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The potentials and limitations of deliberative methods in ecosystem service valuation

ID: 0306
Authors:
Eszter Kelemen, Heli Saarikoski

Abstract: Deliberative valuation invites stakeholders and citizens (the general public) to form their preferences for ecosystem services together through an open dialogue, which allows consideration of ethical beliefs, moral commitments and social norms beyond individual and collective utility. The aim of this paper is to review the promises of deliberative valuation with a critical eye. Based on a detailed literature review and our previous research experiences with deliberative valuation, we assess how the key assumptions of deliberative valuation are reflected in empirical studies and what challenges are faced. We suggest that different tools should be used at different steps of the deliberative valuation process (i.e. problem framing, knowledge co-generation, decision making), and that the used approach has to be flexibly adapted to the decision making context as well as to the broader socio-cultural environment.

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The impact of group dynamics on the outcome of deliberative monetary valuation studies of ecosystem services

ID: 0570
Authors:
Marc Völker, Nele Lienhoop

Abstract: Deliberative monetary valuation (DMV) studies of ecosystem services promise to give respondents the opportunity to exchange opinions and knowledge before making value statements. However, under certain conditions, group dynamics may prevent small groups from effectively pooling the individual knowledge of their members. This article empirically addresses one specific aspect of group dynamics that may impact on the sharing of information among participants: the initial preference distribution in groups. Drawing on a DMV study of forest ecosystem services in West Saxony, Germany, it is shown that the initial preference distribution in groups influences both the diversity of arguments exchanged during group discussions and the content and construct validity of value statements. This suggests that future DMV studies should be conducted with groups with heterogeneous initial preferences as a failure to do so may lead to an ineffective sharing of information, ill-advised value statements and, hence, biased valuation outcomes.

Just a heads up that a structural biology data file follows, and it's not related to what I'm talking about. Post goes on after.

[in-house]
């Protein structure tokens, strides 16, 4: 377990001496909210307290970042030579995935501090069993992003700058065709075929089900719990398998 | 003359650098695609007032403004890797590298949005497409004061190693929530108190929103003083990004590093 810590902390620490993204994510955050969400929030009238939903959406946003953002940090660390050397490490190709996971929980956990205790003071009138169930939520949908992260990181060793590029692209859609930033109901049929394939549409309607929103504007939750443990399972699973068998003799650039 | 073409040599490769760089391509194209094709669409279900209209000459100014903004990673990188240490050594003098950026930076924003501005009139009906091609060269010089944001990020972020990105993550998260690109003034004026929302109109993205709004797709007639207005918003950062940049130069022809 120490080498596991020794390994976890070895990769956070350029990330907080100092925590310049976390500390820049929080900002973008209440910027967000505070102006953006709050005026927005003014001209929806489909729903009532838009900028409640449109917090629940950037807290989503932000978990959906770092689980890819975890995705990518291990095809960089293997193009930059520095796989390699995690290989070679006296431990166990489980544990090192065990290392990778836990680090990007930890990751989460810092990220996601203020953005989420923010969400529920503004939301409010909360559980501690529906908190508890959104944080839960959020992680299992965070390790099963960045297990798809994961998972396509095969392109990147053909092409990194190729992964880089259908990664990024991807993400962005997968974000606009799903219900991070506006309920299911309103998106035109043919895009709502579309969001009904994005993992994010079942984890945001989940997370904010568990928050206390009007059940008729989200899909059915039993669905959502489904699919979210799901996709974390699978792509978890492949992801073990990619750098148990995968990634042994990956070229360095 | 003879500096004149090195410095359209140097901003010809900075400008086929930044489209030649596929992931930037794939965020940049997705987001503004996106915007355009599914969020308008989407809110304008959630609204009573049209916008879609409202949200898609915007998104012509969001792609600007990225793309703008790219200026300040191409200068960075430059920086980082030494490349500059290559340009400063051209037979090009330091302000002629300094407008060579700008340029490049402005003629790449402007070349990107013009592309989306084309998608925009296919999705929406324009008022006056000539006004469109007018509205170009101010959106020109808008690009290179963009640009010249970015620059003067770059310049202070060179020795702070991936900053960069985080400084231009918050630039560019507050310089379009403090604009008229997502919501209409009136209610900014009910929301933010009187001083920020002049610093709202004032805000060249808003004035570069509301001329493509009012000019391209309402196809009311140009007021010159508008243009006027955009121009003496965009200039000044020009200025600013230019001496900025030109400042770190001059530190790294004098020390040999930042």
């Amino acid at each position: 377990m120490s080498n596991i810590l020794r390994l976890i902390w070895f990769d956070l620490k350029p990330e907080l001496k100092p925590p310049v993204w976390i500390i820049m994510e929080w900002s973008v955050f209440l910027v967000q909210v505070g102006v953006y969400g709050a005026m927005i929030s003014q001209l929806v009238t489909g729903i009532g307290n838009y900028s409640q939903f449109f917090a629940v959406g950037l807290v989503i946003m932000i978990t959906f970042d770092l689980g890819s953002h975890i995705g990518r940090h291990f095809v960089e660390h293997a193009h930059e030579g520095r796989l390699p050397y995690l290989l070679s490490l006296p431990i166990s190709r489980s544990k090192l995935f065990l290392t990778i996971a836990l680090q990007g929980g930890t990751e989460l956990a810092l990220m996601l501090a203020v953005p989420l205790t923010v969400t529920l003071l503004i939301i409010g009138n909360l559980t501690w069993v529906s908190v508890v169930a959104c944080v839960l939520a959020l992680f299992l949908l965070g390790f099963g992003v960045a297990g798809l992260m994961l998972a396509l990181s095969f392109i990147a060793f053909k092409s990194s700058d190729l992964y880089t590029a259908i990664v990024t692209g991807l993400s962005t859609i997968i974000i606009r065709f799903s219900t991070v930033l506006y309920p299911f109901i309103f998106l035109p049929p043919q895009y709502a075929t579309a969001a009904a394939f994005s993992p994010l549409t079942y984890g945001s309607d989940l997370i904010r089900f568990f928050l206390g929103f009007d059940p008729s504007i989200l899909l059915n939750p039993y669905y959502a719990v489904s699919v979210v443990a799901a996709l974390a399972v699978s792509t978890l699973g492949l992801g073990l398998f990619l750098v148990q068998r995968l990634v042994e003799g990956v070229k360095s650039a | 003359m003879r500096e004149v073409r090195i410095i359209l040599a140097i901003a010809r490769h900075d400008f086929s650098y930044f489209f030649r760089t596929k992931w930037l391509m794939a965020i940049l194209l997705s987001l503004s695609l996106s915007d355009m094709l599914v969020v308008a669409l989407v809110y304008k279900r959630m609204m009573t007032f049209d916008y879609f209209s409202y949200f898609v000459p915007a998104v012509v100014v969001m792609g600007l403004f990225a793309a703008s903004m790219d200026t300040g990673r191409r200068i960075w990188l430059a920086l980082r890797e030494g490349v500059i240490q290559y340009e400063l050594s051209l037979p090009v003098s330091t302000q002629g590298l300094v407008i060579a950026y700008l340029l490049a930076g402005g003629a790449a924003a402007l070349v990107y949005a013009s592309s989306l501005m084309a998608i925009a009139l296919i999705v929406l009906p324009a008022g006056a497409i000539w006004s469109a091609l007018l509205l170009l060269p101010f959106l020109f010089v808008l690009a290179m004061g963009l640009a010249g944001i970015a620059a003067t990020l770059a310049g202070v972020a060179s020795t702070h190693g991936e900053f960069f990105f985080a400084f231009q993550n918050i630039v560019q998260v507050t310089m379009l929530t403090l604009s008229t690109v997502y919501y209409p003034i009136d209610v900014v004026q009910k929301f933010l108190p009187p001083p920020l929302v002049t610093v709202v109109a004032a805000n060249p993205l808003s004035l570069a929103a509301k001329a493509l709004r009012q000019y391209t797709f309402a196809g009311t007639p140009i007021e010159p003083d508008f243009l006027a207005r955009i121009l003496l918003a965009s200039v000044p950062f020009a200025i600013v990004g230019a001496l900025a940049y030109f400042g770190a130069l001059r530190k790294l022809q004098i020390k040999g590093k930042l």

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Interrelations between societal, cultural, and economic and political values

Towards a post growth concept of sustainable lifestyles: a plural, inclusive and ecologically responsible approach

ID: 0422
Authors
: Amanda Winter

Abstract: I develop a post economic growth critique of green urbanism with a focus on the meaning and function of sustainable lifestyles at the local institutional level, rather than evaluating individual practices and values. With an ethnographic study of Copenhagen (Denmark), given its ‘carbon neutral capital’ goal, my thematic analysis indicates that sustainable lifestyles are often thought of as privileged class consumption, a dominant narrative by which urban policy makers (re)affirm their insistence on ‘energy-efficient lifestyles.’ By targeting the middle class, the wealthiest go unquestioned and those living in poverty are excluded. These green visions lack community relations or challenges to consumerism and the pro-growth economy. Promoting sustainable lifestyles often represents a ‘strong sustainability’ stance where a system change is needed, thus making it a promising tool for post economic growth thinking; however my findings raise a concern and will be of use for researchers, community activists and policy makers.